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How might we lower crime with design?

A person jaywalks across a road. The cops/law/govt all want to punish the jaywalker. The designer says to build a pedestrian crossing.

Photo of James McBennett
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http://www.jamesmcbennett.com

Why do you want to be OpenIDEO's Visual and User Experience Designer?

While at OMA who use blue foam like IDEO use post-its, I learned the value of prototyping many ideas quickly. I also learned about IDEO and resonated with their focus on human-centered design that I had unknowingly applied in previous student projects. I am currently studying again taking a micro-masters in UX from http://Edx.org (U.Mich) and seeking my first UX experience. I am very familiar with OpenIDEO (4500+pts) and wrote a long UX bug list in 2011 to the secret yammer group formed by power users.

How many years of experience do you have?

  • Less than 3 years of experience

How did you hear about this challenge?

Twitter

What did you learn when developing the deliverables in response to the design brief?

I analyzed previous OpenIDEO challenges and discovered that this is #50! Health is the most popular topic followed by challenges on food, low-income, and youth. My favorite topic of cities affects so many other things but has only appeared three times.

I researched the IDEO Pinterest board that has a collection of posters and the brand guidelines. I wanted my poster proposal to convey a sample OpenIDEO idea hopefully sparking interest how participants might propose their own ideas.

How might we lower crime with design?

Fewer people skip the queue when everyone is served instantly. Better design in how quickly people are served leads to less cheating and therefore less punishment. In many cases, citizens have no choice but to break the rules because of bad systems. They are usually the citizens with the least power in society. From this perspective, I think this challenge fits the brief about breaking down barriers creating a more inclusive society. This challenge is about a better design for badly designed systems. Design can solve crime by preventing it from happening in the first place.

Brasilia is a planned city in Brazil where everyone was meant to be equal. The proposed standard of equality hoped that everyone would own a car. Unfortunately, a large percentage of residents are too poor to own a car and have to make their way through the city as pedestrians. With few crossings for pedestrians, there are many jaywalkers and worst of all many people killed every year. In Copenhagen, there are many cyclists and many pedestrians, but unlike Brasilia, the system is well designed for both. The result is far fewer deaths and far less crime. I hope lawmakers, politicians and police forces might realize that good design lowers crime.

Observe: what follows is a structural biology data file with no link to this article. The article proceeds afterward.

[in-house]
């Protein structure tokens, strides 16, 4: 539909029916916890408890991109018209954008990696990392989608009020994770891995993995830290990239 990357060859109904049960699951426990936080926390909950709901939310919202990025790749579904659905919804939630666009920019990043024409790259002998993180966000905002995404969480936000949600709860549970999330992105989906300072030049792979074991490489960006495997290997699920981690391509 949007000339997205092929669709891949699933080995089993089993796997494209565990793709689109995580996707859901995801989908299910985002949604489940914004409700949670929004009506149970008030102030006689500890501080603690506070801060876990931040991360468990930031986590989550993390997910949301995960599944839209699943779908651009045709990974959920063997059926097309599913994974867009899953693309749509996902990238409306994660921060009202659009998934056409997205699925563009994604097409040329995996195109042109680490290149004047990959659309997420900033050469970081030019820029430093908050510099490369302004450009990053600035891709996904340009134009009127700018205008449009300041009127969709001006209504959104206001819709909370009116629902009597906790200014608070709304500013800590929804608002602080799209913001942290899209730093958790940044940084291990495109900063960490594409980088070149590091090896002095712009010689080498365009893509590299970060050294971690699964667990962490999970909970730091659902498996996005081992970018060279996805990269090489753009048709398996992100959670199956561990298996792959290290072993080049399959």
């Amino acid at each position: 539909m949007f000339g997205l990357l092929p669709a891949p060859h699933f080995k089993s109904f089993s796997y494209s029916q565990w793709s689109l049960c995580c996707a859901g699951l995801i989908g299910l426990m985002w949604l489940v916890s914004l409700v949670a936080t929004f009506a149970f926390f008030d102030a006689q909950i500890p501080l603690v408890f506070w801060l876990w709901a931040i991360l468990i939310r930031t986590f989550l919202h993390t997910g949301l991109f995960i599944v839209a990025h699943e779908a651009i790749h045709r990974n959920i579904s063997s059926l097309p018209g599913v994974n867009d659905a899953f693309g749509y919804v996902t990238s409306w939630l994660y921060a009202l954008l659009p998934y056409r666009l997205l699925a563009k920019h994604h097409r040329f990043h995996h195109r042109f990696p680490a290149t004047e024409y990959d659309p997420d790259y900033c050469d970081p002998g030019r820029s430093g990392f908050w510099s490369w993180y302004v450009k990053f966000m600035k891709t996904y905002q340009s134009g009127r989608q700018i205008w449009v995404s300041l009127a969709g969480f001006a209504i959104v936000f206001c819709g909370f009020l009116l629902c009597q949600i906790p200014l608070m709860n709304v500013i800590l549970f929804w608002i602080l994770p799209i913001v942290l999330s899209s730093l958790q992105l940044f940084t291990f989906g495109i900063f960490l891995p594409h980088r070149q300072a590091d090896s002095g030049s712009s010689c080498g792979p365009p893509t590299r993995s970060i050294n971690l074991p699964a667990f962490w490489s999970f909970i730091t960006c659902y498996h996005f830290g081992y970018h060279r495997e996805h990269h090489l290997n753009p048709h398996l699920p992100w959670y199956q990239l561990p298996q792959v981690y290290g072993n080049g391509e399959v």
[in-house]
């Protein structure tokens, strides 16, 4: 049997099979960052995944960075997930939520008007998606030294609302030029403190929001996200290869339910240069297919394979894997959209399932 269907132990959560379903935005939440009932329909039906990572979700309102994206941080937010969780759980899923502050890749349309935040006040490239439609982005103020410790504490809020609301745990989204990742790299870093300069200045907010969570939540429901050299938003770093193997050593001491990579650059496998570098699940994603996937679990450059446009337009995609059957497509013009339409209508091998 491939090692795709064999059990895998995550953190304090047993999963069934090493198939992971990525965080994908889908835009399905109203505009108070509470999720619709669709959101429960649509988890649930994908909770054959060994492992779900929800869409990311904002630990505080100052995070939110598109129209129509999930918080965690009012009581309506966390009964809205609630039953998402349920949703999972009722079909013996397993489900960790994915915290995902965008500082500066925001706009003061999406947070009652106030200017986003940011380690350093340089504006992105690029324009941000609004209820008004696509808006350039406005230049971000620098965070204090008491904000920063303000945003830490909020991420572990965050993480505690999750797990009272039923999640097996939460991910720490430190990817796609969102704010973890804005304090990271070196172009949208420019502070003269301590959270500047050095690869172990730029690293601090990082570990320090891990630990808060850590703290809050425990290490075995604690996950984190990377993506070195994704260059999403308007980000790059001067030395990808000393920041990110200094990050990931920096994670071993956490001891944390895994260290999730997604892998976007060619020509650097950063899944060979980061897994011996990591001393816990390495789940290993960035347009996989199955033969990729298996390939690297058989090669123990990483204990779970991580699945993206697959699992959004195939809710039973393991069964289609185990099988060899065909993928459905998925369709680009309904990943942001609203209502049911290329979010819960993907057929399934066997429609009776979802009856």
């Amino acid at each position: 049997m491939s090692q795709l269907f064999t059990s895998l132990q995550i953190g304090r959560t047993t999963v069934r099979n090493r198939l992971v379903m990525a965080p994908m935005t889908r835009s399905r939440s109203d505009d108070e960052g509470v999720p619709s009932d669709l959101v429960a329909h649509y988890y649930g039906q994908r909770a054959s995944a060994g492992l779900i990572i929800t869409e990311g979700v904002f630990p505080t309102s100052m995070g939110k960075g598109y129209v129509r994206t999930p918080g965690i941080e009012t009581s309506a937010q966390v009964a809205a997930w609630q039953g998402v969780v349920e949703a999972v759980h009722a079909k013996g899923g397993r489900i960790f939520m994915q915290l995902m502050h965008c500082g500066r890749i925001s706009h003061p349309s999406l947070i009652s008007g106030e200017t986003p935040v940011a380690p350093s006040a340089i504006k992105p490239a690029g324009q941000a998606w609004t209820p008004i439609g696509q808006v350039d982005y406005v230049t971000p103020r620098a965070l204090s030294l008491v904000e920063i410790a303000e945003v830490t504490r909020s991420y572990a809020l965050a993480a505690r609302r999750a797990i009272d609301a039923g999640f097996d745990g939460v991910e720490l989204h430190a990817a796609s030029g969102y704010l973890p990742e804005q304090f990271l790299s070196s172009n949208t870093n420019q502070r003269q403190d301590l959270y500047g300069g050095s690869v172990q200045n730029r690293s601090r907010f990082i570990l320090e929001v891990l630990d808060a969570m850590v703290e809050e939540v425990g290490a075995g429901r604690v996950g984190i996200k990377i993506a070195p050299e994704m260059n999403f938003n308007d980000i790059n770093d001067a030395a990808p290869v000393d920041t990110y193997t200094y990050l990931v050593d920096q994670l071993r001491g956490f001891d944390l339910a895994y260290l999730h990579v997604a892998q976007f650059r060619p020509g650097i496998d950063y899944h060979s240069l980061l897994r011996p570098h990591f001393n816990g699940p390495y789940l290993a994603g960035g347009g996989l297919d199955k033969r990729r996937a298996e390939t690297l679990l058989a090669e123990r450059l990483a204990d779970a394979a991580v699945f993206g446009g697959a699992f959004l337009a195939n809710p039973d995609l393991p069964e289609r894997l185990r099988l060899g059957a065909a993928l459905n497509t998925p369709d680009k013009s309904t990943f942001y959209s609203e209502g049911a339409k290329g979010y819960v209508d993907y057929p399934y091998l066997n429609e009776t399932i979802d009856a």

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Photo of Kenneth
Team

Great idea James! The jaywalking issue is a clear example of how every system is perfectly designed to produce the results that it produces, and it further emphasizes that there are systematic forms of oppression whether intentional or not. Your idea reminded me of the "Norman door" phenomenon, in which users feel that they are at fault when a solution does not work for them. But it is usually a system design flaw that needs to be remedied. This video explains the "Norman door" concept! https://www.youtube.com/watch?v=yY96hTb8WgI&t=34s

Photo of James
Team

Thanks, Kenneth. I love Vox video essays and Don Norman is inspirational on numerous levels. Didn't previously connect it to this idea, but now that you point it out from the user experience perspective and the feeling of fault, agreed.

From the tech view, timing on crossings are also important as if it takes too long, people also jaywalk. If it changes immediately, traffic will build up. Smarter sensors than simply timers can be more reactive and kinder to both drivers and pedestrians improving the overall system. My favorite crossings from a timing perspective are in Copenhagen where jaywalking is extremely rare compared with other cities.

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